With overnight temperatures forecast to stay in the teens or single digits, Centre County High School wrestlers are looking to warm up. In fact, they want to get hot, red hot.
For 33 local wrestlers, that means grabbing momentum early in their respective regional tournaments and riding that wave to a PIAA berth.
“Most of the conditioning now is done in the mental game, your approach to the regional tournament, how to get ready for each match,” Philipsburg-Osceola coach Tim McCamley said.
“Usually, it’s whoever gets hot, whoever has a good tournament.”
Sign Up and Save
Get six months of free digital access to the Centre Daily Times
The key to getting hot is to wrestle freely, loosely, Penns Valley coach Joel Brinker said.
“We use past examples, past stories of past wrestlers. The worst thing they can do there is tighten up. A kid who wrestles tight is a kid who isn’t moving on,” he said. “You’ve got to pull the trigger. You’ve got to let it fly. You’ve got to be ready to go, get to your offense, get it going and push the pace.”
For Brinker’s four Rams, wrestling at the PIAA Class AA Southwest Regional starts at 1 this afternoon at the Cambria County War Memorial in Johnstown.
For McCamley’s 10 Mounties, and four Eagles from Bald Eagle Area, seven Red Raiders from Bellefonte and eight Little Lions from State College, wrestling at the PIAA Class AAA Northwest Regional begins at 5 p.m. in the Altoona Field House.
Because these wrestlers have been banging heads with one another since early December, some coaches decided to change things up this week. They introduced some new faces to the workout regimen.
State College visited Bellefonte for a workout. Penns Valley ventured to Mill Hall to scrimmage with Central Mountain.
“You try to get some different looks, different scenarios, mix things up this time of year,” Bellefonte coach Mike Maney said.
“Any time you can get different looks it’s good. Sometimes you wrestle the same guys or group of guys all year long. We’ll see a lot of different styles. It’s good to mix it up, keep it fresh.”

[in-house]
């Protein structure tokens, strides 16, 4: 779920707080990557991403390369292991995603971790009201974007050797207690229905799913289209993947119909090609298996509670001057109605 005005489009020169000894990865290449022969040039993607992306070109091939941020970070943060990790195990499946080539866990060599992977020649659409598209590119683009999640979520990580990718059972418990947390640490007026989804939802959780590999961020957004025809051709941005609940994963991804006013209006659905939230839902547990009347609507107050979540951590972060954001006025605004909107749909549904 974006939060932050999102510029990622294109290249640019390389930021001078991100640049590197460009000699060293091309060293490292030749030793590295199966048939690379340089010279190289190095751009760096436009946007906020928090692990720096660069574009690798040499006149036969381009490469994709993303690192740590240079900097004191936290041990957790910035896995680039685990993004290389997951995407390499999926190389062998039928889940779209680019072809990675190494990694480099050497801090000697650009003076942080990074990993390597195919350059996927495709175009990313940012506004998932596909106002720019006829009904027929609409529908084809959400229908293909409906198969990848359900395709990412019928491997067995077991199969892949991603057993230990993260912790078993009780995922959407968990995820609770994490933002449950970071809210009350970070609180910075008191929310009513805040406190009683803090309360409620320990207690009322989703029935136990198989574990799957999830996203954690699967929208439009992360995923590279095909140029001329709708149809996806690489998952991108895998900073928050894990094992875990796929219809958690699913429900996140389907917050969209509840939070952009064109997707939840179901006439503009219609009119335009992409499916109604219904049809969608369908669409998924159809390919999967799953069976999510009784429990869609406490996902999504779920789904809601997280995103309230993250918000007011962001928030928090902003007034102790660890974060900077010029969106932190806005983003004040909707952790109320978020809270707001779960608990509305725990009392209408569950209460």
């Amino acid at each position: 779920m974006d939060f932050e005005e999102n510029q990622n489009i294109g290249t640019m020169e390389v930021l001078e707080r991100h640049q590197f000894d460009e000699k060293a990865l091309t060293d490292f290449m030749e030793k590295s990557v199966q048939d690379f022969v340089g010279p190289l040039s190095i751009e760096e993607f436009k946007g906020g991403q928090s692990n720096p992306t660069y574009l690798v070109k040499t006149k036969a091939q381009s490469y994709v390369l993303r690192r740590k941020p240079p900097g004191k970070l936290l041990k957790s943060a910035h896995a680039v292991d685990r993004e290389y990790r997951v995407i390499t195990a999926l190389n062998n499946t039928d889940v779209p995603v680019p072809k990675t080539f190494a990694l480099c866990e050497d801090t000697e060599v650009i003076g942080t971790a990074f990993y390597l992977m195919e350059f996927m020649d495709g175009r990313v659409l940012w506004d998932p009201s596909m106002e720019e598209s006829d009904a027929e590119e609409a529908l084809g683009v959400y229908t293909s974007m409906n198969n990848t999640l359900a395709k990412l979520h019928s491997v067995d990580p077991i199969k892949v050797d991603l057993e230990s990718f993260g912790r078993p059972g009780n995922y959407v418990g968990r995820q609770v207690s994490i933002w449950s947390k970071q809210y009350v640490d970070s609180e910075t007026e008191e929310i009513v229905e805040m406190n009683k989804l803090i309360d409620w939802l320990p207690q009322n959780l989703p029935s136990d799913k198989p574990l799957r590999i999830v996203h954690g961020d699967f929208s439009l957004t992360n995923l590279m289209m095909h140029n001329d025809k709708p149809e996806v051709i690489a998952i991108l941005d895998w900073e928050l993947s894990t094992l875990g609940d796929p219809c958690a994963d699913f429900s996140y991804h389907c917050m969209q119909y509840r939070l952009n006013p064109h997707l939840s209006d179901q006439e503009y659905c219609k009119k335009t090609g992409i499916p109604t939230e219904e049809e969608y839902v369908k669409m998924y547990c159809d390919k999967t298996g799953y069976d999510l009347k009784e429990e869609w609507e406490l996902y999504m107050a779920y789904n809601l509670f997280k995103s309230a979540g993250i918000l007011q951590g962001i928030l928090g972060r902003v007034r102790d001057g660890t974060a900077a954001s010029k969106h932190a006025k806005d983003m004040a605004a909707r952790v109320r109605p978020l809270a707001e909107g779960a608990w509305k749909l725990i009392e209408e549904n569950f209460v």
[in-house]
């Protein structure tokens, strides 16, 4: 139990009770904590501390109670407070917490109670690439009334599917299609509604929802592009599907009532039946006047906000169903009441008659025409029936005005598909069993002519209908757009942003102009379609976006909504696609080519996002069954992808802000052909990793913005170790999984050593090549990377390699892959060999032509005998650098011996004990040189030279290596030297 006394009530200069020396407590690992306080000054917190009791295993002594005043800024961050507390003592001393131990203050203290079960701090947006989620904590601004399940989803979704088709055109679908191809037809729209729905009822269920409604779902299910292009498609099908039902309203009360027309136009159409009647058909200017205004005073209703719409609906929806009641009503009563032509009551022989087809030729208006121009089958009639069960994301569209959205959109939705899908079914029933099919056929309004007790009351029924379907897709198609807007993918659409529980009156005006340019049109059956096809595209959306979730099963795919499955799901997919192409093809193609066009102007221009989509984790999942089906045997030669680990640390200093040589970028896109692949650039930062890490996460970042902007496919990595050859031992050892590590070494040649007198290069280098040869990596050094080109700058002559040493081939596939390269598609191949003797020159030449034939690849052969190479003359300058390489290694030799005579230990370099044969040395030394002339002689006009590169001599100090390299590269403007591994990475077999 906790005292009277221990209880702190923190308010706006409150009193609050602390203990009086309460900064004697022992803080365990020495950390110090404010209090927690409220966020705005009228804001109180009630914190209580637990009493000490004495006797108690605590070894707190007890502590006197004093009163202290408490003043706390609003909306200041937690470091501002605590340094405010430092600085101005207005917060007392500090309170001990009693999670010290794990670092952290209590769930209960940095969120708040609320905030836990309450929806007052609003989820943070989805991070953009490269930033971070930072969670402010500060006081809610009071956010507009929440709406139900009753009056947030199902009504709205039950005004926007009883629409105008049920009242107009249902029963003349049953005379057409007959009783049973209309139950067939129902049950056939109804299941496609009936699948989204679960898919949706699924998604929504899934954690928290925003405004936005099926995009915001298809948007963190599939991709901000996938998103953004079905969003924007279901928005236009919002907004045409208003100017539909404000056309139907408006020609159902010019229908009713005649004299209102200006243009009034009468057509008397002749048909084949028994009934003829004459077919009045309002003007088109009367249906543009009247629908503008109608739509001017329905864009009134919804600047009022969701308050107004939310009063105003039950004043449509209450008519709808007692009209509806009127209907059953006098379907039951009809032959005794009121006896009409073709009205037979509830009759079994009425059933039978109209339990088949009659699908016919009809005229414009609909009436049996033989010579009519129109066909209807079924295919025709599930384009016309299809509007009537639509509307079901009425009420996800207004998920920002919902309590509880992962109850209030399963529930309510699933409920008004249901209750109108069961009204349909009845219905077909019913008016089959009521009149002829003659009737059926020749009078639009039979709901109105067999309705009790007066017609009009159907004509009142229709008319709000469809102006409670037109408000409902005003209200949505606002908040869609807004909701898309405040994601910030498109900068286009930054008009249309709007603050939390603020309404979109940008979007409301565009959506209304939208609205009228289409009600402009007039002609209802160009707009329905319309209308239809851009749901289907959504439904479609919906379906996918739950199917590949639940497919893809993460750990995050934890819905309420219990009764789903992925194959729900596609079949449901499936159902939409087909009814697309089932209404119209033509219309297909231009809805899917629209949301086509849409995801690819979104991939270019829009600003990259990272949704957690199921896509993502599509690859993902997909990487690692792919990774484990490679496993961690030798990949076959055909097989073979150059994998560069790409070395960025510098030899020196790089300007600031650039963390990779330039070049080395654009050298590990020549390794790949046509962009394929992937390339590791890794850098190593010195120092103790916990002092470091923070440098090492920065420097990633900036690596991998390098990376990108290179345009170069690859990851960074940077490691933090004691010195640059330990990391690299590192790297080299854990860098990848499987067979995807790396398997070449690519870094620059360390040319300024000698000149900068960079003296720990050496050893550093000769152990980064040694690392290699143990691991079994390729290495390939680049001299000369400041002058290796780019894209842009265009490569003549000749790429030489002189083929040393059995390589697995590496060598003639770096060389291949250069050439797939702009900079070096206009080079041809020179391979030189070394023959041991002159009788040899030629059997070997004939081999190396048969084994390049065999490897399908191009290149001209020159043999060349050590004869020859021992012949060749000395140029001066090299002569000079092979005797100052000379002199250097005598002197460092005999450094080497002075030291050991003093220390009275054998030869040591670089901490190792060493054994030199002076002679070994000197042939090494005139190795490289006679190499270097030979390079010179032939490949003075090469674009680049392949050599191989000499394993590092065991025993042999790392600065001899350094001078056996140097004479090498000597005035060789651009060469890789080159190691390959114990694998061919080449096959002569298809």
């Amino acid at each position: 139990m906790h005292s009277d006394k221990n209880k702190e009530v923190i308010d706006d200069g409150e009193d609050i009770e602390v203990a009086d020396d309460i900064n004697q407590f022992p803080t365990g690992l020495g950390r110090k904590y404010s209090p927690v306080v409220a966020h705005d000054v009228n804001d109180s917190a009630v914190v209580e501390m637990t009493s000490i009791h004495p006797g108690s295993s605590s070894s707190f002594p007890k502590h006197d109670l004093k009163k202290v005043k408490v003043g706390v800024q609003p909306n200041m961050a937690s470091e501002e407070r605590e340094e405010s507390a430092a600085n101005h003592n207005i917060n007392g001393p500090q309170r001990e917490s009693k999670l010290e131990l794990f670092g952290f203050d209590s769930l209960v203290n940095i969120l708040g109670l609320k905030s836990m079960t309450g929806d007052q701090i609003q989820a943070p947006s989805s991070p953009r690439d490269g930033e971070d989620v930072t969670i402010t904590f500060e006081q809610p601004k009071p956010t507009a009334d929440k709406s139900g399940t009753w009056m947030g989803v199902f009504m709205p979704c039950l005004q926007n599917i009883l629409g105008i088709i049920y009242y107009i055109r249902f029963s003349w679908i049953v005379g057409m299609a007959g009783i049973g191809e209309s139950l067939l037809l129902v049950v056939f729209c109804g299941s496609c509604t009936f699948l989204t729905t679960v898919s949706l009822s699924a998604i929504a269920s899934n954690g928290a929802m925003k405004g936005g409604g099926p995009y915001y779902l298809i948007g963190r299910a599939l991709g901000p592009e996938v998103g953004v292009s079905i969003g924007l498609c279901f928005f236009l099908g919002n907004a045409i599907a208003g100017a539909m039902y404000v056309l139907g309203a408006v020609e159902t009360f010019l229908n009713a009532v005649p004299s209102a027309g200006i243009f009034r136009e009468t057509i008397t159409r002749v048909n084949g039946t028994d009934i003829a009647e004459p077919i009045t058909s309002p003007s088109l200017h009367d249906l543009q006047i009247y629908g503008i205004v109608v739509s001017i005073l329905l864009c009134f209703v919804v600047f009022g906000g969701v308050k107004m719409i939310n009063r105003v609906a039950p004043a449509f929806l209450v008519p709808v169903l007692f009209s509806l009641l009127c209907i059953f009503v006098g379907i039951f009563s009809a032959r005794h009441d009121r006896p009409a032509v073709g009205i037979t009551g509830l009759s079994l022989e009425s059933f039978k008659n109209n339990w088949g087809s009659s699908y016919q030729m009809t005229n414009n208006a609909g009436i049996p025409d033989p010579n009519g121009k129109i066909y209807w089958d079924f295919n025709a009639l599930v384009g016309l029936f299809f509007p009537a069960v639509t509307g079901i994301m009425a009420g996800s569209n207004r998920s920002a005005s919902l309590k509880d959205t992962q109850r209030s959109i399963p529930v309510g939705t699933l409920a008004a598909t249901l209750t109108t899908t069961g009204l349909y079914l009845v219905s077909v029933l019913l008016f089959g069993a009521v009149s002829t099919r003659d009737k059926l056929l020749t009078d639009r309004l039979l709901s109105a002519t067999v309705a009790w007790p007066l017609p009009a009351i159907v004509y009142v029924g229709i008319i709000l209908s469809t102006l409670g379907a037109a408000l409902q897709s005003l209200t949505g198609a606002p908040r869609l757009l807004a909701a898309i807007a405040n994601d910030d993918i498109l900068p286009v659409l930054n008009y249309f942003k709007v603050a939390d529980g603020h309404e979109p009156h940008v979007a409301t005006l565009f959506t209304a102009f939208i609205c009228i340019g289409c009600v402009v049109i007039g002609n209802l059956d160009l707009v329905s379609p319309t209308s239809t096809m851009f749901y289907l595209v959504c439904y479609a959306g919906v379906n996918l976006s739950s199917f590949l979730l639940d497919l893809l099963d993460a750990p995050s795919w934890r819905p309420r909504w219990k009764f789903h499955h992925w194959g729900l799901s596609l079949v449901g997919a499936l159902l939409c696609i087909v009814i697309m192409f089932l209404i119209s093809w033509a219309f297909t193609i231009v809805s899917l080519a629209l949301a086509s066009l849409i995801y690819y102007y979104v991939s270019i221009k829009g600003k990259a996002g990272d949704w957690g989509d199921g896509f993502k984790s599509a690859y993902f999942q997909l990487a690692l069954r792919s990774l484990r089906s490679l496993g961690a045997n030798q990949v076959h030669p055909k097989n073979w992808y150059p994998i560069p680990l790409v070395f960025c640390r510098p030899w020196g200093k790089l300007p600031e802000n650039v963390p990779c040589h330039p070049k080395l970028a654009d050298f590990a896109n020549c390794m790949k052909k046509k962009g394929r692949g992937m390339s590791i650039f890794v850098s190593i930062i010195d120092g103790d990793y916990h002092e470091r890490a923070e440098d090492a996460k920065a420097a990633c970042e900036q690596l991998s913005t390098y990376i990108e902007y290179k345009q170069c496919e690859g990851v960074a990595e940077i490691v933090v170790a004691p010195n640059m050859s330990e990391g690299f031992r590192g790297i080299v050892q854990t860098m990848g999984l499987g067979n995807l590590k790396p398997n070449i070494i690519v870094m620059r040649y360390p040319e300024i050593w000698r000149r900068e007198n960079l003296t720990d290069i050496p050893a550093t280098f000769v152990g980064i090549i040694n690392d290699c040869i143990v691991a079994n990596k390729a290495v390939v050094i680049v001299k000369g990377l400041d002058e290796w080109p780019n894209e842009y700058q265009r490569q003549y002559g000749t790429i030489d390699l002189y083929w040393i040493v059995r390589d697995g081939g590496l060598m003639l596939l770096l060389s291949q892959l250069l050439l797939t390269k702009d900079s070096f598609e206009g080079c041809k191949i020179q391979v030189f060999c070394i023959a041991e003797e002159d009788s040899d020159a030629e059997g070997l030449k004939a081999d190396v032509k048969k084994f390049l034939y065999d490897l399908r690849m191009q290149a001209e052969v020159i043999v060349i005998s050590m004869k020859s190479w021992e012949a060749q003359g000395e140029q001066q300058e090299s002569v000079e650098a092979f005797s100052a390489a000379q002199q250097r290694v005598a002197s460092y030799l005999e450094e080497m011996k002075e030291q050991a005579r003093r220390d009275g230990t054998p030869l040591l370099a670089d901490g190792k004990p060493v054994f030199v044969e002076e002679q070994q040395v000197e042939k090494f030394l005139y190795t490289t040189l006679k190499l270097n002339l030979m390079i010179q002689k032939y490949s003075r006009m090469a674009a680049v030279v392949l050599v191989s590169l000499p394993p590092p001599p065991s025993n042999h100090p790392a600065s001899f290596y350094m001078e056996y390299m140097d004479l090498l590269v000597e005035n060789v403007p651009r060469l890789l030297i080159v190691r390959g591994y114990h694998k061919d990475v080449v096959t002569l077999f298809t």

State College coach Ryan Cummins said some of the focus was on in-match scenarios.
“At Bellefonte, we had a lot of overtime and sudden victory scenarios. They definitely know what to expect. It shouldn’t be a surprise,” he said.
Neither should most of the competitors the county’s wrestlers are likely to see across the mat. Most of the county’s teams schedule a wide array of opponents from across the state.
“One of the ways we set up our schedule is to have DuBois and Erie Prep come down to the Red Raider Rumble. By going to the King of the Mountain, we see McDowell and General McLane. And we wrestled Clearfield during the year,” Maney said.
McCamley and the Mounties did the same.
“We know most of them. With our schedule, we’ve wrestled all over the state. If we haven’t seen them this year, we’ve seen them over the summer,” he said.
For some, having wrestled, or at least seen, an opponent is reassuring. For McCamley, he said scouting first-round matchups isn’t worth a lot.
“If you do know your first opponent well and know what they do, you can practice against that a little bit. But your first opponent doesn’t get them anywhere. You just try to perfect what you do and take care of what you don’t do well,” he said.
Brinker, in a way, agrees with McCamley. Because the Class AA Southwest Region is so tough, the top five move on to states. So, one win is nice, however several more are required.
“Easily that region produces the most state placewinners year in and year out, and the most state champions year in and year out. When you say meat grinder, that’s what this tournament is,” he said.
The key, several coaches said, is to not think too far ahead.
“We’re just focusing on one message at a time, doing all the right stuff, getting mentally ready for it,” Cummins said.
“We want them to have a game plan going in, to know, I like to go for this takedown, if he does this, I’ll do that. In the second period if I take down, or I’m on top, what I want to do.”
And, as much as possible, the coaches want the wrestlers to develop tunnel vision.
“In the last couple weeks we’ve put them in live situations. We tell them to focus on one match at a time,” Maney said. “Don’t get caught up in all the excitement that comes from the fans.”